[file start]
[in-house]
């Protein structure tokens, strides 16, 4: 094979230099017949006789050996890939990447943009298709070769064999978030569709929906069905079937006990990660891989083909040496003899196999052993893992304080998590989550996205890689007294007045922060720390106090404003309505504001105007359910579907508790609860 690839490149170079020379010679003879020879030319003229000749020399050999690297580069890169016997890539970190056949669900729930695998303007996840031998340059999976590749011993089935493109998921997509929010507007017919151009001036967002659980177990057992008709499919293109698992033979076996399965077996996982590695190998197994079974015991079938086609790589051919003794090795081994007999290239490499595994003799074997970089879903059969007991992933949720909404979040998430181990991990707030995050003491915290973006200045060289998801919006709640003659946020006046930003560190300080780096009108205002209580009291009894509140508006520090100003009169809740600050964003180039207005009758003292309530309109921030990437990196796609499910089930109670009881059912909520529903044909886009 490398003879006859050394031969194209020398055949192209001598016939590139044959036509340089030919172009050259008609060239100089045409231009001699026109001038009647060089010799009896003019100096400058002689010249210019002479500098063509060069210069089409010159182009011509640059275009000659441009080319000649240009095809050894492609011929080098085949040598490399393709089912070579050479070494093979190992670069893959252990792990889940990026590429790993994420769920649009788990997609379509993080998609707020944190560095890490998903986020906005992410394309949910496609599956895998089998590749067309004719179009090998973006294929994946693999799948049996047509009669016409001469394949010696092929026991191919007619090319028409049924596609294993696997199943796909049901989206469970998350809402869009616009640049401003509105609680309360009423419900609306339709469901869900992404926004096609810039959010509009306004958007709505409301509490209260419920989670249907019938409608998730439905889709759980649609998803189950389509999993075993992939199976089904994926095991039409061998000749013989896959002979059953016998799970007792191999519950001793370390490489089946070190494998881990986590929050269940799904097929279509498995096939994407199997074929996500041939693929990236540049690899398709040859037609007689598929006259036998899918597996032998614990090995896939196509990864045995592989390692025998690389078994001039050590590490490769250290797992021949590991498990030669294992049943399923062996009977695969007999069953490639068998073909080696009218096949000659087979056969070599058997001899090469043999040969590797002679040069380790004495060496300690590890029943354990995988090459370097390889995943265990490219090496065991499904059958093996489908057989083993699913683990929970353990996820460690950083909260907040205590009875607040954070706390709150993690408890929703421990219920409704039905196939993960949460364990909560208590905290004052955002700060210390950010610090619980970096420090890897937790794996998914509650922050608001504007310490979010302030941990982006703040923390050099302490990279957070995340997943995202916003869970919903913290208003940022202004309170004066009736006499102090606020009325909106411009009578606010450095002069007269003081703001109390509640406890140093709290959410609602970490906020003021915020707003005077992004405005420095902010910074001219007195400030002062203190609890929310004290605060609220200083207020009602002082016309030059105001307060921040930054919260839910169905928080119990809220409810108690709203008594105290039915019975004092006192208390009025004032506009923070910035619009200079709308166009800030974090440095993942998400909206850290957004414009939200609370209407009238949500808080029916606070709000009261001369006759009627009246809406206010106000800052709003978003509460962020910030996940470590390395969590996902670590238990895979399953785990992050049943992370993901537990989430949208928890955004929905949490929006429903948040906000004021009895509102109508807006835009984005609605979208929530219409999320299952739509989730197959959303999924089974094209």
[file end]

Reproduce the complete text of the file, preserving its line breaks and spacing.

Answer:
[in-house]
């Protein structure tokens, strides 16, 4: 094979230099017949006789050996890939990447943009298709070769064999978030569709929906069905079937006990990660891989083909040496003899196999052993893992304080998590989550996205890689007294007045922060720390106090404003309505504001105007359910579907508790609860 690839490149170079020379010679003879020879030319003229000749020399050999690297580069890169016997890539970190056949669900729930695998303007996840031998340059999976590749011993089935493109998921997509929010507007017919151009001036967002659980177990057992008709499919293109698992033979076996399965077996996982590695190998197994079974015991079938086609790589051919003794090795081994007999290239490499595994003799074997970089879903059969007991992933949720909404979040998430181990991990707030995050003491915290973006200045060289998801919006709640003659946020006046930003560190300080780096009108205002209580009291009894509140508006520090100003009169809740600050964003180039207005009758003292309530309109921030990437990196796609499910089930109670009881059912909520529903044909886009 490398003879006859050394031969194209020398055949192209001598016939590139044959036509340089030919172009050259008609060239100089045409231009001699026109001038009647060089010799009896003019100096400058002689010249210019002479500098063509060069210069089409010159182009011509640059275009000659441009080319000649240009095809050894492609011929080098085949040598490399393709089912070579050479070494093979190992670069893959252990792990889940990026590429790993994420769920649009788990997609379509993080998609707020944190560095890490998903986020906005992410394309949910496609599956895998089998590749067309004719179009090998973006294929994946693999799948049996047509009669016409001469394949010696092929026991191919007619090319028409049924596609294993696997199943796909049901989206469970998350809402869009616009640049401003509105609680309360009423419900609306339709469901869900992404926004096609810039959010509009306004958007709505409301509490209260419920989670249907019938409608998730439905889709759980649609998803189950389509999993075993992939199976089904994926095991039409061998000749013989896959002979059953016998799970007792191999519950001793370390490489089946070190494998881990986590929050269940799904097929279509498995096939994407199997074929996500041939693929990236540049690899398709040859037609007689598929006259036998899918597996032998614990090995896939196509990864045995592989390692025998690389078994001039050590590490490769250290797992021949590991498990030669294992049943399923062996009977695969007999069953490639068998073909080696009218096949000659087979056969070599058997001899090469043999040969590797002679040069380790004495060496300690590890029943354990995988090459370097390889995943265990490219090496065991499904059958093996489908057989083993699913683990929970353990996820460690950083909260907040205590009875607040954070706390709150993690408890929703421990219920409704039905196939993960949460364990909560208590905290004052955002700060210390950010610090619980970096420090890897937790794996998914509650922050608001504007310490979010302030941990982006703040923390050099302490990279957070995340997943995202916003869970919903913290208003940022202004309170004066009736006499102090606020009325909106411009009578606010450095002069007269003081703001109390509640406890140093709290959410609602970490906020003021915020707003005077992004405005420095902010910074001219007195400030002062203190609890929310004290605060609220200083207020009602002082016309030059105001307060921040930054919260839910169905928080119990809220409810108690709203008594105290039915019975004092006192208390009025004032506009923070910035619009200079709308166009800030974090440095993942998400909206850290957004414009939200609370209407009238949500808080029916606070709000009261001369006759009627009246809406206010106000800052709003978003509460962020910030996940470590390395969590996902670590238990895979399953785990992050049943992370993901537990989430949208928890955004929905949490929006429903948040906000004021009895509102109508807006835009984005609605979208929530219409999320299952739509989730197959959303999924089974094209």